That's not the same as giving a tenth of your income to the church, or working 15 hours a week in a soup kitchen, or spending a day a week helping out at a nursing home. When you sacrifice your life, you give up everything. The world has ended. What you were no longer exists. No more life, no more love, no more music, no more sports, no more breathing, no more interest in anything.

    • The dead are dead, and they can't come back. They won't dance at any inaugural balls—or even attend their alumni reunions. They won't attend presidential banquets—or even eat at the local coffee shop. Not ever again.

      They are dead. And George Bush killed them. He killed them as certainly as though he personally had fired a rocket launcher at their homes.

    • I love life.  I love my wife Pamela.  I love being in love with her.  I love the 19 years we've been playing house together—pretending we're grown-ups, just like our parents.

      I love music.  I love food.  I love reading.  I love sports.  I even love sleeping.  I taste and love so many parts of life.

      I don't ever want to die.

    Carl Sagan[edit]

    Carl Edward Sagan (9 November 193420 December 1996) was an American astronomer and popular science writer.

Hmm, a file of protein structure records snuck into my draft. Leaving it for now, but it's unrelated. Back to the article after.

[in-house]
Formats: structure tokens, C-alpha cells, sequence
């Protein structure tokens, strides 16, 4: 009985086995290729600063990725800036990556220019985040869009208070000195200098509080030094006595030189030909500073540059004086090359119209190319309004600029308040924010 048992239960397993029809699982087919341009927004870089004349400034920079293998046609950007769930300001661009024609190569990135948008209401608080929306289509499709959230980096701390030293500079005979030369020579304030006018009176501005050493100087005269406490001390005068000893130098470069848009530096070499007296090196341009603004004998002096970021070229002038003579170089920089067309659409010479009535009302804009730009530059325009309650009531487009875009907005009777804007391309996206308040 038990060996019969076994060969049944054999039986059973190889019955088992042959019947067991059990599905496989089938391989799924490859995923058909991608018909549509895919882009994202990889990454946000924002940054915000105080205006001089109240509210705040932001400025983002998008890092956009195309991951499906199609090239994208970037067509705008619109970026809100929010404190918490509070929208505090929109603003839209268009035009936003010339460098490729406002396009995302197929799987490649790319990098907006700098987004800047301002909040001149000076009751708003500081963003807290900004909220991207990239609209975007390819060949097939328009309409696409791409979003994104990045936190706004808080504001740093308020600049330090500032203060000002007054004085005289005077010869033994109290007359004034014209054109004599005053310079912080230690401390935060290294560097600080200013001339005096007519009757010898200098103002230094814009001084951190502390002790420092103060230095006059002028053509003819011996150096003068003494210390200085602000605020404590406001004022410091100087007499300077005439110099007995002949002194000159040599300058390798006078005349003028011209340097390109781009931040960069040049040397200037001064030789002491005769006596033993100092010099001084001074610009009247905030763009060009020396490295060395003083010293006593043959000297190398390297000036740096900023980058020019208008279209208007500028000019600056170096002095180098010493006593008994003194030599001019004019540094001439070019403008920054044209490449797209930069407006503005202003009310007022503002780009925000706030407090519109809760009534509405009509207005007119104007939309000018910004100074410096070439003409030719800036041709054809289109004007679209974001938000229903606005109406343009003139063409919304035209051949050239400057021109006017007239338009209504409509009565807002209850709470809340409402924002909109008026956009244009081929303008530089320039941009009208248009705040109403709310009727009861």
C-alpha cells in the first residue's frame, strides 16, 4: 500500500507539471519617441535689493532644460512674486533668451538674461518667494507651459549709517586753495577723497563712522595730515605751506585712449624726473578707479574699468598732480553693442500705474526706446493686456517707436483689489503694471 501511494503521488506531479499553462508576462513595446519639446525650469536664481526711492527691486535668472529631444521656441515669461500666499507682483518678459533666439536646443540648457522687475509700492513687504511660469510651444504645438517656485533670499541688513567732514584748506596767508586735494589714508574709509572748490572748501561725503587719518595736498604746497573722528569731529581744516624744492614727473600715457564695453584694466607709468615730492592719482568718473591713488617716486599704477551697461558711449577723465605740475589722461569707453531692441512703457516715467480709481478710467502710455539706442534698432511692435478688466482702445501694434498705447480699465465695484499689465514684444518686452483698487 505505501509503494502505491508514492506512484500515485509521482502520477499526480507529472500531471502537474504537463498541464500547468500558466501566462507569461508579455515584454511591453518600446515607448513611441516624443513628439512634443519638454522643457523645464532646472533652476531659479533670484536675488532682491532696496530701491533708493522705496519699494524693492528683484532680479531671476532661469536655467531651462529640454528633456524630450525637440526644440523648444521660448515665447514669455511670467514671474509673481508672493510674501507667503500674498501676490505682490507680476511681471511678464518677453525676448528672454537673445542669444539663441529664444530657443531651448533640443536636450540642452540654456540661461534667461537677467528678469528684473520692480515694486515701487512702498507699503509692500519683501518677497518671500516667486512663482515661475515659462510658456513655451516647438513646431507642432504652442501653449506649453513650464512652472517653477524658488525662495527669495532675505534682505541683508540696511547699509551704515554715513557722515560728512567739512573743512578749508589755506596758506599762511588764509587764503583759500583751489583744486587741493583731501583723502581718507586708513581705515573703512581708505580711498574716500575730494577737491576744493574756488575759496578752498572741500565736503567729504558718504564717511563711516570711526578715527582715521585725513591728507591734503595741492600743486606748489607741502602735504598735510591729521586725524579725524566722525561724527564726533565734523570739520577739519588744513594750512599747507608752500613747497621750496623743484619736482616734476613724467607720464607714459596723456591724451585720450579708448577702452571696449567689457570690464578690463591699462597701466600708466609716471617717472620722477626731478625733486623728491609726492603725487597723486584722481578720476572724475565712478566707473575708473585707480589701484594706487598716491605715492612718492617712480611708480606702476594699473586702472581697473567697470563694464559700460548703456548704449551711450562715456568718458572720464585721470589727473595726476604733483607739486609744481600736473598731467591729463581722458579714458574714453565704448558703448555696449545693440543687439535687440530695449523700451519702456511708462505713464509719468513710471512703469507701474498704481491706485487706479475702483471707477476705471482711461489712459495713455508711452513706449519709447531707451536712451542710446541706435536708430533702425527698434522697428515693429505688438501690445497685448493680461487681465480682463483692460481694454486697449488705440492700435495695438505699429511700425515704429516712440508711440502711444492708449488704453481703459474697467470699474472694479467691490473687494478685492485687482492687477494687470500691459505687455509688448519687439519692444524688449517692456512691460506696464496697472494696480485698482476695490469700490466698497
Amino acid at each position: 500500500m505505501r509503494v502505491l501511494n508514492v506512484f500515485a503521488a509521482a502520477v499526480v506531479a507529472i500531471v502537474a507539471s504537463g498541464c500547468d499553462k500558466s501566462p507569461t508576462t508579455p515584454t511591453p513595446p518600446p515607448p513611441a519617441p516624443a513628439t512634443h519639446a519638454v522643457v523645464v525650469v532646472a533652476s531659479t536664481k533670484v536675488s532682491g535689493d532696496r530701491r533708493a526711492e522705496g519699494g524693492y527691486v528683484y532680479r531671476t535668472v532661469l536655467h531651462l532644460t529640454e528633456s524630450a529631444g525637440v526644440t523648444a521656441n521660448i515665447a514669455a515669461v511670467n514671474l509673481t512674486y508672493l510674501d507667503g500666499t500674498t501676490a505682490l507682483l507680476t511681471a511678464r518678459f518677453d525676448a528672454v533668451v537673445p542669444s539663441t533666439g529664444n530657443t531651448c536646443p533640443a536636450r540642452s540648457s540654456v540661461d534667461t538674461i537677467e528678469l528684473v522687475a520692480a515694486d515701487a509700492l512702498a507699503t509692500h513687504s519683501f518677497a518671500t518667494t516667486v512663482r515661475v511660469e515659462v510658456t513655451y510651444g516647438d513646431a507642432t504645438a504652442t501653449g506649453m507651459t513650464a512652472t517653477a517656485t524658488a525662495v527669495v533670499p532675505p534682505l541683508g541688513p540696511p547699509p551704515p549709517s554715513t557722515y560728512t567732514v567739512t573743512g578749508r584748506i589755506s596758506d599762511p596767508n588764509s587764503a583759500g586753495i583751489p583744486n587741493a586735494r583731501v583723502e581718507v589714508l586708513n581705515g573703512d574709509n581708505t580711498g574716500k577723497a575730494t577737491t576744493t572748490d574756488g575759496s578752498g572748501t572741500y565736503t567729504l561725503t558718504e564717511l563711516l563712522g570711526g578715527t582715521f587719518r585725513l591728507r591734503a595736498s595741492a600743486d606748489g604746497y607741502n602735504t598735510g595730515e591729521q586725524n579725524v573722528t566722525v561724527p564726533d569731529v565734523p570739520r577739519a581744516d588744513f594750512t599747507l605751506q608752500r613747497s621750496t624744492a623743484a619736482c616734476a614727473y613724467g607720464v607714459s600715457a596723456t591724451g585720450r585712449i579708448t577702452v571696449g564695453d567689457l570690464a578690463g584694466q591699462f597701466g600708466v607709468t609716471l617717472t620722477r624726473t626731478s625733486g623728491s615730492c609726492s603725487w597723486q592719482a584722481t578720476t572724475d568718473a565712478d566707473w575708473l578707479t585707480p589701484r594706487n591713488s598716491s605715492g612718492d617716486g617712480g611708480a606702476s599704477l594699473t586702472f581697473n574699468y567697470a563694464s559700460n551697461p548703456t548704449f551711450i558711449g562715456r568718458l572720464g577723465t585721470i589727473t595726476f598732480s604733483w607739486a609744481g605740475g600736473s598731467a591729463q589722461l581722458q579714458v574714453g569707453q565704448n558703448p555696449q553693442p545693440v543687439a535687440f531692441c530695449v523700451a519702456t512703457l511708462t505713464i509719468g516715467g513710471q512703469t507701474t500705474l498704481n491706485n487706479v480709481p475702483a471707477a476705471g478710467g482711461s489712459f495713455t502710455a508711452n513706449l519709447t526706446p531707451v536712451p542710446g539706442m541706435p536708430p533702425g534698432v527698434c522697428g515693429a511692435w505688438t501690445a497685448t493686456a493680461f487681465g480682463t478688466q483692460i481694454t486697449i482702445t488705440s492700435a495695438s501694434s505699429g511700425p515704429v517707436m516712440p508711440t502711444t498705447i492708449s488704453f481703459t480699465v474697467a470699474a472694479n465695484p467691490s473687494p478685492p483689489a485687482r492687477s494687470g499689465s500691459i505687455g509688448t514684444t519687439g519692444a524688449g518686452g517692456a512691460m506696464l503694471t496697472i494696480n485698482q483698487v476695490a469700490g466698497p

Kerry Wendell Thornley[edit]

    Kerry Wendell Thornley (17 April 193828 November 1998) was an American author and co-founder (along with childhood friend Greg Hill) of Discordianism, in which context he is usually known as Omar Khayyam Ravenhurst or simply Lord Omar.  He and Hill authored the religion's text Principia Discordia, Or, How I Found Goddess, and What I Did to Her When I Found Her.

    Introduction (i) to the Principia Discordia[edit]

    Page 11[edit]

    Unnumbered pages[edit]

    Walter Block[edit]

    Burt Rutan[edit]

    To have breakthroughs, you must have confidence in nonsense, okay?  That's why only weird guys tend to have the breakthroughs: a sensible person won't have a breakthrough 'cause he writes it off real quickly as nonsense and, therefore, he doesn't ever do something that's nonsense.

    Elbert Leander "Burt" Rutan (born 17 June 1943) is an American ærospace engineer noted for his originality in designing light, strong, unusual-looking, energy-efficient aircraft, including the SpaceShipOne.

    • To have breakthroughs, you must have confidence in nonsense, okay?  That's why only weird guys tend to have the breakthroughs: a sensible person won't have a breakthrough 'cause he writes it off real quickly as nonsense and, therefore, he doesn't ever do something that's nonsense.
      • "Inside the New Space Race," Space's Deepest Secrets (S2E17, first aired 5 September 2017, 9:07:01–9:07:19 PM EST).

    Samuel Edward Konkin III[edit]

    Samuel Edward Konkin III (8 July 194723 February 2004), also known as SEK3, was the author of the book New Libertarian Manifesto and a proponent of a revolutionary libertarian political philosophy which he named agorism.

    Roy Childs[edit]

    Roy Alan Childs, Jr. (4 January 194922 May 1992) was an American libertarian essayist and critic.

    Bruce L. Benson[edit]

    Wendy McElroy[edit]

    Wendy McElroy (born 1951) is a Canadian individualist anarchist and individualist feminist.  She was a co-founder, along with Carl Watner and George H. Smith, of The Voluntaryist magazine in 1982.